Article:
Where the stomach contents rejoin the duodenal juices is called the common channel. The longer the common channel the more digestion occurs.
Bypassing or re-routing the intestines so you are unable to absorb food is an inefficient mechanism for weight loss, although it is spectacular to begin with. One bariatric surgery that had only malabsorption as a weight loss component was the most popular weight loss operation in the 1970’s — but it was the most dangerous — it was called the jejunal-ileal bypass. This operation left patients with great weight loss, but no component of restriction — so some felt it was wonderful — eat what you want and lose weight. The problem is that mother nature doesn’t work that way — and the resulting liver failure, kidney stones, and severe dehydration from diarrhea was such that the operation was discontinued in the United States for years. The final problem with the operation is this: as with all operations– if people felt they could eat what they want and lose weight and don’t change their eating behavior, then they regain weight later. In fact — for those patients who didn’t die from a purely malabsorptive procedure– the small bowel became better at absorbing food– and they regained their lost weight. Today there is a thought that we can add Orlistat* to a restrictive procedure and have temporary improved results with restrictive procedures, but have a reversible malabsorption. This, without re-routing intestines. Interesting thought.
*Orlistat is a prescription drug that blocks some of the fat that you eat from being absorbed by your body.
The Lap-band and VBG are restrictive procedures…
…their sole mechanism is to restrict food intake—or portion control. They do not employ a surgical bypass alteration to the intestinal tract.
Purely restrictive (non-bypass) surgeries
Major types of surgery for weight loss
|VBG||Lap-Band or other adjustable types of bands||RNY Fobi Pouch included in this||RNY-distal||DS/BPD BPD without DS is rarely done in the United States|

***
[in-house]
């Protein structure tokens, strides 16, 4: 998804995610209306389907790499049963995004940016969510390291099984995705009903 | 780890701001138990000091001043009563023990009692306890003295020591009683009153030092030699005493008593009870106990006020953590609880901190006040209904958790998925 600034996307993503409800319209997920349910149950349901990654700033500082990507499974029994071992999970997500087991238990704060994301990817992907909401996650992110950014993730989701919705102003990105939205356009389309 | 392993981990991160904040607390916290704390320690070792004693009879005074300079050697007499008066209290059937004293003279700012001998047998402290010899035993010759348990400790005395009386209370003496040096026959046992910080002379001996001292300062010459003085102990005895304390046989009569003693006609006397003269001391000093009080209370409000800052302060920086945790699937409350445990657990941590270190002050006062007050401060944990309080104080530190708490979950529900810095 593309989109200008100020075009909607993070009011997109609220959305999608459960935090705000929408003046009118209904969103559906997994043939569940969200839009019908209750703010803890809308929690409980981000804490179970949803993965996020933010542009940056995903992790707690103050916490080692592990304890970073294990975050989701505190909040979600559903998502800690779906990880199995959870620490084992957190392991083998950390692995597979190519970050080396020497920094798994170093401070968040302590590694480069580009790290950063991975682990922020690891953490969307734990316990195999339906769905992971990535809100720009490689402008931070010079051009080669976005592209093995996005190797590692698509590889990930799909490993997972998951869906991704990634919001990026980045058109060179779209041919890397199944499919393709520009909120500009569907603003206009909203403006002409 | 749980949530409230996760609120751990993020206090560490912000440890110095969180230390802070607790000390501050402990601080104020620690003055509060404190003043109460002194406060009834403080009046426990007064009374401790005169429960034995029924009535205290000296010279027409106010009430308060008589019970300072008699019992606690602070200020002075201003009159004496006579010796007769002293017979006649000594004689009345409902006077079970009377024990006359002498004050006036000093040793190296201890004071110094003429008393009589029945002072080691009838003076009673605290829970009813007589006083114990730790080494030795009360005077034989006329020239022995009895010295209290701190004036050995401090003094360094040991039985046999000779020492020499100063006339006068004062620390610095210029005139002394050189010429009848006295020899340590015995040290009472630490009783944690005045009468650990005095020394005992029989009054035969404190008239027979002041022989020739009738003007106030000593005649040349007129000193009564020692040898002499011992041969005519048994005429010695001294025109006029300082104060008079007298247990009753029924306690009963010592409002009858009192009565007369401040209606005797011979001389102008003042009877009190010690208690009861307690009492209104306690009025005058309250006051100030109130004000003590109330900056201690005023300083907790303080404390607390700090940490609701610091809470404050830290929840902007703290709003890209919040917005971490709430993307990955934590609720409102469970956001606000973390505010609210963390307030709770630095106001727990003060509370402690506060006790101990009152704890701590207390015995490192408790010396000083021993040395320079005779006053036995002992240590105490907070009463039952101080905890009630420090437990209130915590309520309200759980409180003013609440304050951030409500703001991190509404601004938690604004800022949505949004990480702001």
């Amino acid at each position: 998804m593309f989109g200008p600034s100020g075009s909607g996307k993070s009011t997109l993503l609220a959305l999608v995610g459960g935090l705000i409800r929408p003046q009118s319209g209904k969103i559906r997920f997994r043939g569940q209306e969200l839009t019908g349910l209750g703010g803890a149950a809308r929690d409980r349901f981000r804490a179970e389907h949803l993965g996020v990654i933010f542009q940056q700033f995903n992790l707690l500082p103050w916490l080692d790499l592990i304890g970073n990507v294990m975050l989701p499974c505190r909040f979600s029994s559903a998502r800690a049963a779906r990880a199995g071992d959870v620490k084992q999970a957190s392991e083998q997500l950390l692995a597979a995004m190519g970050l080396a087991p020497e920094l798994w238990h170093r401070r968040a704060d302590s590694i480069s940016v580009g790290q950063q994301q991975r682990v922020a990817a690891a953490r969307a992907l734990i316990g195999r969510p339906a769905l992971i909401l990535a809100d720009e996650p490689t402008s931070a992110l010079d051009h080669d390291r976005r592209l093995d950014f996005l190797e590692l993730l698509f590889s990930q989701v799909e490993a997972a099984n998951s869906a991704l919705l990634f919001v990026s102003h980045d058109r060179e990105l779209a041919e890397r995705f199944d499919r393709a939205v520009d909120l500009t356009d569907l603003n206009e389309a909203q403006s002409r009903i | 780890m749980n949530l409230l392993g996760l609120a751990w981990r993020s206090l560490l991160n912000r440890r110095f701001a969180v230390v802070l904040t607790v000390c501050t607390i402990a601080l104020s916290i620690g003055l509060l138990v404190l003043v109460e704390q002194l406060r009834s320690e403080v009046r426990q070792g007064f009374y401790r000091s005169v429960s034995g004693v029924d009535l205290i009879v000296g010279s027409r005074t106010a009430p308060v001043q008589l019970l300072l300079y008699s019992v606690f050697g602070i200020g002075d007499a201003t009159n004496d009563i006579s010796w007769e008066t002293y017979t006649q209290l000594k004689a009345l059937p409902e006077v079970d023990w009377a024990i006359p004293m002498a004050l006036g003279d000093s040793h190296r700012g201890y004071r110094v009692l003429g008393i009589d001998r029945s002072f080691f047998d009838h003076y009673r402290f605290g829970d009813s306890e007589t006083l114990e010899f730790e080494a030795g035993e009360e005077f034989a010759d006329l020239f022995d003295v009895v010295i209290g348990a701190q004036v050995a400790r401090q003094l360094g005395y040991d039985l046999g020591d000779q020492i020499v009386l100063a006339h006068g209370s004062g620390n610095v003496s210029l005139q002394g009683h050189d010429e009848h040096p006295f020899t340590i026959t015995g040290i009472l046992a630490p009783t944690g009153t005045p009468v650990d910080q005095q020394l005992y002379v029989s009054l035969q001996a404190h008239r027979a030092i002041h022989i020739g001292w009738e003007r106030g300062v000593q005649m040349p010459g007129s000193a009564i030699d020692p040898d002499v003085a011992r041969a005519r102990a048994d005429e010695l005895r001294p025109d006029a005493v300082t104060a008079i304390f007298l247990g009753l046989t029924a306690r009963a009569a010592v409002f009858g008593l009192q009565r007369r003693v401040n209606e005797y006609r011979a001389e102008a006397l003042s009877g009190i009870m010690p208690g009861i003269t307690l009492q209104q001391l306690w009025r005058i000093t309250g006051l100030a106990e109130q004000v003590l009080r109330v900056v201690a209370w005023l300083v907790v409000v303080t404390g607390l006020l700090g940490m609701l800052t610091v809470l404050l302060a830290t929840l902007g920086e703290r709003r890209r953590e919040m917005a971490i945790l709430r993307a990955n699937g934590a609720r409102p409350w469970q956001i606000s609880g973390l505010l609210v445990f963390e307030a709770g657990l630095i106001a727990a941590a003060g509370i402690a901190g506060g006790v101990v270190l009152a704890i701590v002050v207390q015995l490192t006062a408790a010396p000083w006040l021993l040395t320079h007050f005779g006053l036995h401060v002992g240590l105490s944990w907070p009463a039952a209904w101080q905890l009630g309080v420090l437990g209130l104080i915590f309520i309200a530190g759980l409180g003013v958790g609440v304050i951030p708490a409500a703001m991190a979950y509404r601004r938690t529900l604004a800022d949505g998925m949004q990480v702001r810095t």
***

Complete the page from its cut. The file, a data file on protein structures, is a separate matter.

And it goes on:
|Restrictive or Bypass||Restrictive||Restrictive||Restrictive & Bypass||Restrictive & Bypass||Restrictive & Bypass|
|Percent of excess weight lost at five years||40-60%||>75%||50-75%||60-75%||>75%|
|Ranking for weight loss||4th||? (1st or 2nd)||3rd||2nd||1st|
|Food restrictions||Chew well||Minimal||Fiber may cause bezoars. Dumping may occur with high carbohydrates||Low fiber, High protein||High incidence of lactose and wheat intolerance. Fatty foods cause diarrhea|
|Downside of this operation||High compliance needed for success||Requires adjustments||Dumping, ulcer formation, strictures||3-4 stools per day. Increased vitamin A, D, E, and K deficiency. Foul smelling flatus||3-4 stools per day. Increased vitamin A, D, E, and K deficiency. Foul smelling flatus|
|Upside to this operation||Minimal long-term nutritional problems||Most safe operation and as effective as others||Best studied of all operations, most commonly performed||Good for patients with BMI over 50||Fast initial weight loss|
Frequently asked questions about Weight Loss Surgery
Can there be too much bypassed, or too short a common channel?
Yes. Most surgeons limit the common channel to 100 cm (40 inches). If you have a shorter channel you can develop protein-calorie malnutrition. Some patients benefit from shorter channels, but the concern is always that they may not absorb enough protein. Again, this is the choice of the surgeon.
Can there be too much malabsorption?
Yes, which is why the common channel size is important. With a 100 cm common channel it is very rare to have a patient become malnourished.
Can the common channel lengthen with time?
Yes. The body does a great job of “accommodating” for shorter lengths of bowel. When re-operating on patients, surgeons often note that the common channel has lengthened. In fact, over time the effect of malabsorption is lost completely — and if patients have relied on the bypass segment without changing their eating habits, they will regain their weight.